Title card: Group Living Text Amendment

Group Living and my vote

Following the Land Use, Transportation and Infrastructure Committee's vote to advance an updated proposal to modernize rules that govern the residential sections of the Denver Zoning Code, the full Denver City Council approved that proposal following a lengthy public hearing on February 8, 2021. Learn more why I voted in favor.


A former Councilperson recently reminded me that if everyone is a little mad at me about my position, then I’ve probably come to a good compromise. Given the nature of the opposition comments that my office received about this proposal, I think we are probably in that place.

We certainly heard from those who say that we need to keep things exactly as they are – after all, they committed their family to a community because of what the neighborhood was when they purchased their home.  This amendment is a threat to that paradise.

We also certainly heard from those who said this proposal was watered down too much – if only we would maximize the purpose of the tool: affordability for all those who are coming to our beautiful city.  They are struggling to find affordable ways to live in Denver and see this Council body as one that continues to hamstring each affordability effort put in front of us.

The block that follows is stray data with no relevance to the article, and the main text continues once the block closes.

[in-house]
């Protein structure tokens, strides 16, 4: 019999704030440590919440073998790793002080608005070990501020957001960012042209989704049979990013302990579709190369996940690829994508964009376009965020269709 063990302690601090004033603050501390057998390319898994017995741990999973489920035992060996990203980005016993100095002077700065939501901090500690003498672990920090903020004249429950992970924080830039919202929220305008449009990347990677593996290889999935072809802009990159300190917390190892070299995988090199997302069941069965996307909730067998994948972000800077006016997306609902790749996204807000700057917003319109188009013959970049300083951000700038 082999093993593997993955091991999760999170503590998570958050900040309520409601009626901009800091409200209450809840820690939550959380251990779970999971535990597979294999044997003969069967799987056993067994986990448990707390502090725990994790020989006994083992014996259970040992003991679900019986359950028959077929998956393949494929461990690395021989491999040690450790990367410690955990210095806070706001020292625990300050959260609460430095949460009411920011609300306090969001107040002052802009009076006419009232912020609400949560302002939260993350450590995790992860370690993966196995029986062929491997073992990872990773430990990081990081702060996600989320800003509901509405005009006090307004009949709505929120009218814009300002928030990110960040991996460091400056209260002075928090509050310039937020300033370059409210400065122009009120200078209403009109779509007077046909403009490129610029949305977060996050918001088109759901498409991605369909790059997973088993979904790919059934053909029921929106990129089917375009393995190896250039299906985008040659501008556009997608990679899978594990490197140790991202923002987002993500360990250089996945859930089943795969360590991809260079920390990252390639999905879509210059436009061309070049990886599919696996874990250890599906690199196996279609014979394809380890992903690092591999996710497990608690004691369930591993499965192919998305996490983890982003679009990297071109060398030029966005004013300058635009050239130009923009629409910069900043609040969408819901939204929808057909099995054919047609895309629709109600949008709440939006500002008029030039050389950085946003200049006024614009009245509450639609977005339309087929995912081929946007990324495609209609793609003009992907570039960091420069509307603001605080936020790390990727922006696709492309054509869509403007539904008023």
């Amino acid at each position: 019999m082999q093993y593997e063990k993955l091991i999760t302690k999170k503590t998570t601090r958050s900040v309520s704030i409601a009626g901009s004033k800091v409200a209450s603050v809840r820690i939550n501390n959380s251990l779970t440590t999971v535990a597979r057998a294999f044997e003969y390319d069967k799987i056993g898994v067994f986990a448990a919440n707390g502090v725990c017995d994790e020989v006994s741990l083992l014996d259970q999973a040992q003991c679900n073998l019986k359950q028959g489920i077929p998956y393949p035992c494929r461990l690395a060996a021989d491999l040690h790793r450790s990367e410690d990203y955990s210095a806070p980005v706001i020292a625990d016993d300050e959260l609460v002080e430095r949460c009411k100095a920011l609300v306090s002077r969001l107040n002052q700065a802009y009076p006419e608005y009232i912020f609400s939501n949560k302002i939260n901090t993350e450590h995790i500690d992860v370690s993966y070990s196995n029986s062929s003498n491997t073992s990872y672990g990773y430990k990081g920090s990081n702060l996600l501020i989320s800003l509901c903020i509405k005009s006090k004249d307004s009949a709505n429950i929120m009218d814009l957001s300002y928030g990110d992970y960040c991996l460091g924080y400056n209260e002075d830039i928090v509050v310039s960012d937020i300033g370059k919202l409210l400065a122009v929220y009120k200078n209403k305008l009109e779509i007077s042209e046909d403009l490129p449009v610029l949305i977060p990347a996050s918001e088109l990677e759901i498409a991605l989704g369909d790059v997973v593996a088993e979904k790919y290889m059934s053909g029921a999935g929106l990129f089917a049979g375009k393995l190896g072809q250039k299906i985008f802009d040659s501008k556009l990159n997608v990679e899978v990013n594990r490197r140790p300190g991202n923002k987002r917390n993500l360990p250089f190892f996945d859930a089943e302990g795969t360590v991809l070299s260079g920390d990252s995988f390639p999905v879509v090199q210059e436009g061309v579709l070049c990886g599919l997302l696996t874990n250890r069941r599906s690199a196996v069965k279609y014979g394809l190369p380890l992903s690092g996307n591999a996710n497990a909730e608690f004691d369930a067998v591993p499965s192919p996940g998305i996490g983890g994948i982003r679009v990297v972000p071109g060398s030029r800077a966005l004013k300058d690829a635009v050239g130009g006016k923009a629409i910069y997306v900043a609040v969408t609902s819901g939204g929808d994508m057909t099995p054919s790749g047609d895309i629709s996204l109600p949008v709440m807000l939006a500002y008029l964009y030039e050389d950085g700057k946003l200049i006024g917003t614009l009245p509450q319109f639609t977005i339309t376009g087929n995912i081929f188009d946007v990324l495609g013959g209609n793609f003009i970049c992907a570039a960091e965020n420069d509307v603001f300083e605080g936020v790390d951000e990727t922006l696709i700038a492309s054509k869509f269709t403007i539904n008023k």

I ask my fellow neighbors and community members to not be driven by fear when they think of more adults living together and to not assume the worst. I ask that they assume that we are a community of hard-working adults trying to do our best in this world regardless of race, religion, and sexual orientation. With whom we choose to live, how we are able to find a reasonable solution to pay our rent/mortgage is on each of us to solve every day. In addition, we should also take pride in supporting people in our community in group or elderly homes that are doing their best to transition to a better life or finish their lives with integrity and grace.

Seventh Avenue resident

Perfect 10 Group Living survey

Before I was elected, I spoke quite a bit about how we all need access: access to housing, transportation, and representation.  To that end, I chose to survey the residents of our perfect slice of the city – much like my predecessor.  All the information is anonymous, and none of the information was presented at an individual level – it was meant to understand the District, not spy on any individual.